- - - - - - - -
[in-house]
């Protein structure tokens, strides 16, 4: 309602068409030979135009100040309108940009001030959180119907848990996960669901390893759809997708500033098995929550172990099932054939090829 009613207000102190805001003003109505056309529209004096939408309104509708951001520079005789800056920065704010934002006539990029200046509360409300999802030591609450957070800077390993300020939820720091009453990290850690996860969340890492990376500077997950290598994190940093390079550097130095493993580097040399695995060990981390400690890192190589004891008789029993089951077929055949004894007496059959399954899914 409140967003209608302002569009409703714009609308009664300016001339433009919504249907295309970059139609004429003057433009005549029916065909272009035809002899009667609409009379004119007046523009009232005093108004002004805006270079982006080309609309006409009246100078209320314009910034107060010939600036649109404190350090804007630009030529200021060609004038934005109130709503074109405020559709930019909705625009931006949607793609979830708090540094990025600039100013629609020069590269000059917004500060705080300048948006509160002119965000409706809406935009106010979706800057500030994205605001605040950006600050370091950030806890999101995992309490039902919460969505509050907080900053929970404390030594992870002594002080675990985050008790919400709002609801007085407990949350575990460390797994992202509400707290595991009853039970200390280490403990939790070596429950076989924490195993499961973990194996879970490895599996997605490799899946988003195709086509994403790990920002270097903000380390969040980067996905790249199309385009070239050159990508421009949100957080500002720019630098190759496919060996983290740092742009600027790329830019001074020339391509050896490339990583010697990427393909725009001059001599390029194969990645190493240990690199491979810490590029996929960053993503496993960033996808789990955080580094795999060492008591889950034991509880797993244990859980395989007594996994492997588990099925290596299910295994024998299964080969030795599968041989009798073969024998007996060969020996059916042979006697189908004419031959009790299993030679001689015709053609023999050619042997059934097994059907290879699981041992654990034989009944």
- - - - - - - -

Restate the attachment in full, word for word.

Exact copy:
[in-house]
């Protein structure tokens, strides 16, 4: 309602068409030979135009100040309108940009001030959180119907848990996960669901390893759809997708500033098995929550172990099932054939090829 009613207000102190805001003003109505056309529209004096939408309104509708951001520079005789800056920065704010934002006539990029200046509360409300999802030591609450957070800077390993300020939820720091009453990290850690996860969340890492990376500077997950290598994190940093390079550097130095493993580097040399695995060990981390400690890192190589004891008789029993089951077929055949004894007496059959399954899914 409140967003209608302002569009409703714009609308009664300016001339433009919504249907295309970059139609004429003057433009005549029916065909272009035809002899009667609409009379004119007046523009009232005093108004002004805006270079982006080309609309006409009246100078209320314009910034107060010939600036649109404190350090804007630009030529200021060609004038934005109130709503074109405020559709930019909705625009931006949607793609979830708090540094990025600039100013629609020069590269000059917004500060705080300048948006509160002119965000409706809406935009106010979706800057500030994205605001605040950006600050370091950030806890999101995992309490039902919460969505509050907080900053929970404390030594992870002594002080675990985050008790919400709002609801007085407990949350575990460390797994992202509400707290595991009853039970200390280490403990939790070596429950076989924490195993499961973990194996879970490895599996997605490799899946988003195709086509994403790990920002270097903000380390969040980067996905790249199309385009070239050159990508421009949100957080500002720019630098190759496919060996983290740092742009600027790329830019001074020339391509050896490339990583010697990427393909725009001059001599390029194969990645190493240990690199491979810490590029996929960053993503496993960033996808789990955080580094795999060492008591889950034991509880797993244990859980395989007594996994492997588990099925290596299910295994024998299964080969030795599968041989009798073969024998007996060969020996059916042979006697189908004419031959009790299993030679001689015709053609023999050619042997059934097994059907290879699981041992654990034989009944």